The landscape of cinema and entertainment was irrevocably altered on June 28th of this year, with the release of Pixar’s latest computer animated epic, WALL·E, which proved itself to be not only the best yet production of the Disney-owned company, but to be unquestionably, inarguably the greatest motion picture ever made.
That’s right. Ever. And it’s not even close. This is a film in a class so distinctly its own that it barely can be squeezed into the existing parameters of how we define a movie. It so outdoes everything that’s come before that it is almost like watching some new, far superior form of entertainment unlikely ever to be duplicated.
Imagine what it was like when Socrates first put ink to parchment and world was blessed with the story of Oedipus. Or imagine the reaction when the curtain was rung down on the opening night of Romeo and Juliet. Or imagine the final notes of Don Giovanni crashing down on the audience at its premiere. Can you? I can. I was at a showing of WALL·E at the local multiplex last weekend.
Every frame, every moment, is sublime perfection. It conveys the full range of human emotions through a cuddly array of robots and cockroaches and clips from Hello Dolly and corpulent chair-bound successors to the human race. The gorgeous visuals coupled with tender sentiment, uproarious slapstick, tear-jerking romance, whiz-bang action, profound depth, and dazzlingly inventive creations work seamlessly to produce the most insightful, enjoyable film the world could ever have dared to dream possible.
Were Shakespeare, Van Gogh, and God to cosmically collaborate on a piece of art, it’s not much of a stretch to guess that it would resemble WALL·E, or more probably fall a hair shy. In the history of man’s creations, a countdown of sheer perfection now literally goes: the Mona Lisa, Beethoven’s Fifth Symphony, the Campbell’s Soup can, Michelangelo’s David, and Pixar’s WALL·E. Hell, when thrown into competition with nature’s creations, only peacock feathers, Mount Kilimanjaro, and the human earlobe come remotely close to this animated vision of wonder.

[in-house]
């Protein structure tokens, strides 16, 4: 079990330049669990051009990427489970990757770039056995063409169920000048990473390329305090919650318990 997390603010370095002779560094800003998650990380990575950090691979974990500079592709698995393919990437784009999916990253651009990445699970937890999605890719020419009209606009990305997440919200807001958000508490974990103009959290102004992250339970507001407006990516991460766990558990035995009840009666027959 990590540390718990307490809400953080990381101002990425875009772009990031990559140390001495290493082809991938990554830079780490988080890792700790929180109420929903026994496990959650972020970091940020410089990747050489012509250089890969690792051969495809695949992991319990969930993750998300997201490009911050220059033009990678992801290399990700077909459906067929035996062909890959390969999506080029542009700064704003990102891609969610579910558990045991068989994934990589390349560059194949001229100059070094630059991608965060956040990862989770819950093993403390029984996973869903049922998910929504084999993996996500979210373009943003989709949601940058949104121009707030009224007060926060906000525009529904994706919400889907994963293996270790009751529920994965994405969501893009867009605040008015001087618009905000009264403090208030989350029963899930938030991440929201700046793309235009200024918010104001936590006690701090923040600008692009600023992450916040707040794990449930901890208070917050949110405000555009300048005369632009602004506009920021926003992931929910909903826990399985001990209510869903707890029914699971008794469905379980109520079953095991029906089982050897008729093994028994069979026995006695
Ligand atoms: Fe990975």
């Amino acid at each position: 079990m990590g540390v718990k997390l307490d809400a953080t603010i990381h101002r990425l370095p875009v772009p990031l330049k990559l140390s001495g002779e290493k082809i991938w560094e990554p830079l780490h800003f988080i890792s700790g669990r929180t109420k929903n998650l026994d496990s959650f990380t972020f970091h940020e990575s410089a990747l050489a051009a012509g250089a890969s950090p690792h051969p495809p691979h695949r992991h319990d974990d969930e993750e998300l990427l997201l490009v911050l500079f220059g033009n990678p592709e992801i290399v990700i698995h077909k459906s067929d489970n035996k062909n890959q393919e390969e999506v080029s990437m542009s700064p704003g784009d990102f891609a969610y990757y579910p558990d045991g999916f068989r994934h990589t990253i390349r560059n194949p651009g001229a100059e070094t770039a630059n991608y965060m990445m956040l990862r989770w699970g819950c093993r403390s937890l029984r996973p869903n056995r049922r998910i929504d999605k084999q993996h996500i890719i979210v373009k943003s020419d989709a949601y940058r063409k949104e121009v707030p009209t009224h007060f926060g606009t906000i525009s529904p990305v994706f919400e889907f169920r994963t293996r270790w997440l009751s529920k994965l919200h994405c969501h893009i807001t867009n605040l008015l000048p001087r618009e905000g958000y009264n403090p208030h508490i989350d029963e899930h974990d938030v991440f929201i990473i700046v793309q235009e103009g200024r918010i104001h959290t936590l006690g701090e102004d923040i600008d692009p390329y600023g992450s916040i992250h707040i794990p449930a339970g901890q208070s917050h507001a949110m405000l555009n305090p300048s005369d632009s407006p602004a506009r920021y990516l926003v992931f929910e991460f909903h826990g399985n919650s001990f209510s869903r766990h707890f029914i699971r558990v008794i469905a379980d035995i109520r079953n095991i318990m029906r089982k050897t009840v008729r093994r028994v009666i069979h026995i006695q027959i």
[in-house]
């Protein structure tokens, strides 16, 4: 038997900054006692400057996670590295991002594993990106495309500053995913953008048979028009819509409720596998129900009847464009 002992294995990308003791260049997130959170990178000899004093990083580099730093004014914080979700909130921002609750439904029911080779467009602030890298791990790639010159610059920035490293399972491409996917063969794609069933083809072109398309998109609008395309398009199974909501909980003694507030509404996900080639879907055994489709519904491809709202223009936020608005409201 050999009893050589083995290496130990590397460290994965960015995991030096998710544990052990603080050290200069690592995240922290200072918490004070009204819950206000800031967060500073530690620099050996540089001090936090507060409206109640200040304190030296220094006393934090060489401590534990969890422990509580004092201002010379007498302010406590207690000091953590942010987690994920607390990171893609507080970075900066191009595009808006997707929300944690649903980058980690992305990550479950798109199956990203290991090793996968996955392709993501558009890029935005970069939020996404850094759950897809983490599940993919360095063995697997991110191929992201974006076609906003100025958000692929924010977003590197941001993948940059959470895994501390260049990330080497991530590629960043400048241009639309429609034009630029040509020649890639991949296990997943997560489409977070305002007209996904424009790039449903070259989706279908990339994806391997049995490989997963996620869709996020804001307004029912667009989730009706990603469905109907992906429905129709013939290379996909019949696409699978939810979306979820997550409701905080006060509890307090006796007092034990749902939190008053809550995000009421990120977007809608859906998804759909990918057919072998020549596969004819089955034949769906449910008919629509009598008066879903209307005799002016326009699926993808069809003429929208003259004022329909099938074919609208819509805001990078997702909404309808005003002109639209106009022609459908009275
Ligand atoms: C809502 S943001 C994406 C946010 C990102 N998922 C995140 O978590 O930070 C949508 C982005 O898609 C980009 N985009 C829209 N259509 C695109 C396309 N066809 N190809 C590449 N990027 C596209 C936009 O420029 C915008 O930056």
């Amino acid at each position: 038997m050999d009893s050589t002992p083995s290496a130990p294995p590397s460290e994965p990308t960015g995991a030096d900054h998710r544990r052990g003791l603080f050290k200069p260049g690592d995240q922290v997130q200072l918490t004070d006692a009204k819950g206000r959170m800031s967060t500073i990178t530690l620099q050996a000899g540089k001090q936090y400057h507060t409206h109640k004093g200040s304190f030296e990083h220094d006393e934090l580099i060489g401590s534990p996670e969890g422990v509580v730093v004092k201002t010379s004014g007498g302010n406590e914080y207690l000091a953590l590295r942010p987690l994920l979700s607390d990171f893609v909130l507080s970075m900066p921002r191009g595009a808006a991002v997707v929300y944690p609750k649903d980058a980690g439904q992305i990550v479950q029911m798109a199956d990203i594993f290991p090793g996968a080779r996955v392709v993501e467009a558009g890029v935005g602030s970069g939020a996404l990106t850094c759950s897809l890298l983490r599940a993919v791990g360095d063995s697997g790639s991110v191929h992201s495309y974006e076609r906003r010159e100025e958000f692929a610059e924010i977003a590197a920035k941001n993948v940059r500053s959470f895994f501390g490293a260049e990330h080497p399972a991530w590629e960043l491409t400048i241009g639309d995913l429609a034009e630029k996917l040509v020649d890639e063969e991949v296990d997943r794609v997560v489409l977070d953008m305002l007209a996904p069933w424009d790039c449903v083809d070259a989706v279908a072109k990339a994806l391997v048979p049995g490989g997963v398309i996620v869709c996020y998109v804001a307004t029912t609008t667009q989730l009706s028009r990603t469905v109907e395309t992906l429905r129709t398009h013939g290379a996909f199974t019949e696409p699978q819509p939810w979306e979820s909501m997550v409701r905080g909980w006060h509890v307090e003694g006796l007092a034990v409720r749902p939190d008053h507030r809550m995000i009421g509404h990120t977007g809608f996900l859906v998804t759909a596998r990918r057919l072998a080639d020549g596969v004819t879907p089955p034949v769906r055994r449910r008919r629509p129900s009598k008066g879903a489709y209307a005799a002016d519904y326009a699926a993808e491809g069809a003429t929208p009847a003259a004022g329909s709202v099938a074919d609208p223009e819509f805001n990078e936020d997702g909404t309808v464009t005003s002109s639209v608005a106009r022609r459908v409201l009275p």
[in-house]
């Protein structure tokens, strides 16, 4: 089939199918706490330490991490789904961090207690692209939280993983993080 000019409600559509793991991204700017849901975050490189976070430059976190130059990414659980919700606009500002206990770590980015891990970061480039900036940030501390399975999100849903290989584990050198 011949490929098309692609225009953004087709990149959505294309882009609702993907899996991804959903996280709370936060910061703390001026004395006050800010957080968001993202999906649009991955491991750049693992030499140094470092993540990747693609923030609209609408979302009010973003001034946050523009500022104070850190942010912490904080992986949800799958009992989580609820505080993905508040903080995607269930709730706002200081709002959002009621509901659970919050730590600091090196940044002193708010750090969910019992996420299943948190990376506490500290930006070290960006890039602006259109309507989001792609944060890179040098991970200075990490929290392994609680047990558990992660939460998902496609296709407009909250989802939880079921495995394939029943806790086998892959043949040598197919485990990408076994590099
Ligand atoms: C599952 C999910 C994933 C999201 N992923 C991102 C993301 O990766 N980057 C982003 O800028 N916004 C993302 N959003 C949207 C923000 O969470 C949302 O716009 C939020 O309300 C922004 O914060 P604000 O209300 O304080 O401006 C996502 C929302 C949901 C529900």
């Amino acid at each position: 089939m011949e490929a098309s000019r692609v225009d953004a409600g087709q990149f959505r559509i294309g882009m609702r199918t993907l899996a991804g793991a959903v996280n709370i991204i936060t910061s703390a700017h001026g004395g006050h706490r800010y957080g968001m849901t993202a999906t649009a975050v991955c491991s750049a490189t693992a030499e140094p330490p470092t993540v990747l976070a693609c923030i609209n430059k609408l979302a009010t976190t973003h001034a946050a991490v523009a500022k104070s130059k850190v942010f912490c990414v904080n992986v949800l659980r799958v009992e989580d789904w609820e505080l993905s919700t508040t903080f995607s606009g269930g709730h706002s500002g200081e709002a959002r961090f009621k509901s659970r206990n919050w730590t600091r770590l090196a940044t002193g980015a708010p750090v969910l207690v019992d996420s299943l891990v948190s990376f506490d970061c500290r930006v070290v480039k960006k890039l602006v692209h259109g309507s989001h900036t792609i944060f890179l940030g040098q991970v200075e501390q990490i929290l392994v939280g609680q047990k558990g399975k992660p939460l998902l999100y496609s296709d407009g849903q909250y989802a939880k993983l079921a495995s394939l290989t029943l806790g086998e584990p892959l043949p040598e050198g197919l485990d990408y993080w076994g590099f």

To try and remain spoiler-free, and therefore not rob you of any of the joy, amazement, or mind-expanding enlightenment you will receive in the viewing of this masterpiece, here is some attempt at a frame of reference. The narrative Pixar has created makes Hamlet look like Ernest Scared Stupid.
The visuals! Glory be, the visuals make the aurora borealis seem like a dull row of lampposts gone haywire. The inventive soundtrack and vocal work rivals the best attempts of Tchaikovsky and Brahms. And the hilarious comedic performances shames previously considered geniuses like Chaplin and Keaton into certain obscurity and oblivion. A thousand years from now the great inventions of our age will be universally accepted as the printing press, the personal computer, and Pixar’s crowning achievement.
Before straining the limits of credibility with excessive hyperbole and risking extreme exaggeration, let me just close by saying that were I given a choice between bringing my loved ones back from the dead, discovering a cure for cancer and herpes, ensuring world peace and harmony, knowing true happiness and how to attain it, and being assured of the existence of and my someday admittance to heaven, or being in possession of a DVD loaded with deleted scenes and making ofs for and assurance of a sequel to WALL·E, I’d debate it for about six seconds, and then I’D CHOOSE WALL·E.
– Produced and distributed by the publicity department of the Walt Disney Company, Pixar Animation Studios, and the Ad Council